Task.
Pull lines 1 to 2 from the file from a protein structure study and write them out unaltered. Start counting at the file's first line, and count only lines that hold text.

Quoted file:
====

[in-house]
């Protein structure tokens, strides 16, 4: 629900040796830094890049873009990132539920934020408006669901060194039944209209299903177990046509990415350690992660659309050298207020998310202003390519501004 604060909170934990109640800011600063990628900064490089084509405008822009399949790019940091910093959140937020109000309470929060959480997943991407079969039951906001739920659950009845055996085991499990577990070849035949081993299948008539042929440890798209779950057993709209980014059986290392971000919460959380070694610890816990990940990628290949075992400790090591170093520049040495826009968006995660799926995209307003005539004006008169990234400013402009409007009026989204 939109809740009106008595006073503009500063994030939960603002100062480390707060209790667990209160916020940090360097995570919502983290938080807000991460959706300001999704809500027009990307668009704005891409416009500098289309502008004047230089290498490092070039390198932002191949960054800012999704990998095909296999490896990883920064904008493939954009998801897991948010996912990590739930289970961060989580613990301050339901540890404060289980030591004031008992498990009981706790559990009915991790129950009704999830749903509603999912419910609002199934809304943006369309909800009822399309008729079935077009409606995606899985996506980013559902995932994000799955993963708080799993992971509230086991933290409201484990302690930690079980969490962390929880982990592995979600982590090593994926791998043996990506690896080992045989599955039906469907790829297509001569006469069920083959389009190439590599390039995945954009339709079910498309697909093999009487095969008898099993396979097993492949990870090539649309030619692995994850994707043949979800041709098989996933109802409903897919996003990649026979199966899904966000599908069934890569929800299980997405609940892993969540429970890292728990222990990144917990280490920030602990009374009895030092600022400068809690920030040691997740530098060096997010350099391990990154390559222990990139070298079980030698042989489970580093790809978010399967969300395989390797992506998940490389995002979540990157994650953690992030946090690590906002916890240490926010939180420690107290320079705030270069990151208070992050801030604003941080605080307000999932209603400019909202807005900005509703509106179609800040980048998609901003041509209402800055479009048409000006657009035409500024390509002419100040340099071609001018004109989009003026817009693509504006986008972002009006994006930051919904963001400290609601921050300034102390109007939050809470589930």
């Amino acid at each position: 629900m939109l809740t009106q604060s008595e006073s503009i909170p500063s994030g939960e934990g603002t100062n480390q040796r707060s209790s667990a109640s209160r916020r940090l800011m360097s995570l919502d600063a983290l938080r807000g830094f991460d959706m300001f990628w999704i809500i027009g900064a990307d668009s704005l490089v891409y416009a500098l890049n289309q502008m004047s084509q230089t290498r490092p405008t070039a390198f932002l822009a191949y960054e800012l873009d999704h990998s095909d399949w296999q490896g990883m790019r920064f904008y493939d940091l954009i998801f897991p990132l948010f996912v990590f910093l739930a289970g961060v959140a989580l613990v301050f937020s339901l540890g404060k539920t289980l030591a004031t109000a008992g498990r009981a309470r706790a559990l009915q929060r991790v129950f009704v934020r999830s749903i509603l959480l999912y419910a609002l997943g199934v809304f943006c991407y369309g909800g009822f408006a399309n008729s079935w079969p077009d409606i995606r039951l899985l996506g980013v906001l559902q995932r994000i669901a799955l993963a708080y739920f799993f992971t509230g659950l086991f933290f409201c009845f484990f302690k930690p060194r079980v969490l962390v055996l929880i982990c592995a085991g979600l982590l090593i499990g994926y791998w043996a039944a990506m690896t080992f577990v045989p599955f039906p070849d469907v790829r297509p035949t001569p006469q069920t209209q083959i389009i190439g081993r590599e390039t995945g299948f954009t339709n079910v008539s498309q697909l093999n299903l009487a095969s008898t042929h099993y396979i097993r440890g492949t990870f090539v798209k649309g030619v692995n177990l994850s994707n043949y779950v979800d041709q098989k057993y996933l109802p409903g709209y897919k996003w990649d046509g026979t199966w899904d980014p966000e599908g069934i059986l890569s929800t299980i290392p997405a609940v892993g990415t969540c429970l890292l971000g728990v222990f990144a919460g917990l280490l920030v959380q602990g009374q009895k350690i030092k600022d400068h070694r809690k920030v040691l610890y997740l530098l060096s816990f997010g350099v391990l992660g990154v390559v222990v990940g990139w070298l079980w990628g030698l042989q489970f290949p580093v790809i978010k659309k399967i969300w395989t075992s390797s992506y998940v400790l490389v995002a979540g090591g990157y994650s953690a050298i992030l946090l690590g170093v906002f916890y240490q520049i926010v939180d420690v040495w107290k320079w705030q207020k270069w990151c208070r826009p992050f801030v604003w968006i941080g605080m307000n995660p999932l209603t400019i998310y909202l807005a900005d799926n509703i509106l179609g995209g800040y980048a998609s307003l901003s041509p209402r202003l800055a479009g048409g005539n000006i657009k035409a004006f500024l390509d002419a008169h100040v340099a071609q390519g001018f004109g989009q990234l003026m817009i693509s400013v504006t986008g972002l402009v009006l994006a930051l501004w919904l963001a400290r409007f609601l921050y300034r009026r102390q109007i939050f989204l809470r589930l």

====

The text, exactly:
[in-house]
């Protein structure tokens, strides 16, 4: 629900040796830094890049873009990132539920934020408006669901060194039944209209299903177990046509990415350690992660659309050298207020998310202003390519501004 604060909170934990109640800011600063990628900064490089084509405008822009399949790019940091910093959140937020109000309470929060959480997943991407079969039951906001739920659950009845055996085991499990577990070849035949081993299948008539042929440890798209779950057993709209980014059986290392971000919460959380070694610890816990990940990628290949075992400790090591170093520049040495826009968006995660799926995209307003005539004006008169990234400013402009409007009026989204 939109809740009106008595006073503009500063994030939960603002100062480390707060209790667990209160916020940090360097995570919502983290938080807000991460959706300001999704809500027009990307668009704005891409416009500098289309502008004047230089290498490092070039390198932002191949960054800012999704990998095909296999490896990883920064904008493939954009998801897991948010996912990590739930289970961060989580613990301050339901540890404060289980030591004031008992498990009981706790559990009915991790129950009704999830749903509603999912419910609002199934809304943006369309909800009822399309008729079935077009409606995606899985996506980013559902995932994000799955993963708080799993992971509230086991933290409201484990302690930690079980969490962390929880982990592995979600982590090593994926791998043996990506690896080992045989599955039906469907790829297509001569006469069920083959389009190439590599390039995945954009339709079910498309697909093999009487095969008898099993396979097993492949990870090539649309030619692995994850994707043949979800041709098989996933109802409903897919996003990649026979199966899904966000599908069934890569929800299980997405609940892993969540429970890292728990222990990144917990280490920030602990009374009895030092600022400068809690920030040691997740530098060096997010350099391990990154390559222990990139070298079980030698042989489970580093790809978010399967969300395989390797992506998940490389995002979540990157994650953690992030946090690590906002916890240490926010939180420690107290320079705030270069990151208070992050801030604003941080605080307000999932209603400019909202807005900005509703509106179609800040980048998609901003041509209402800055479009048409000006657009035409500024390509002419100040340099071609001018004109989009003026817009693509504006986008972002009006994006930051919904963001400290609601921050300034102390109007939050809470589930």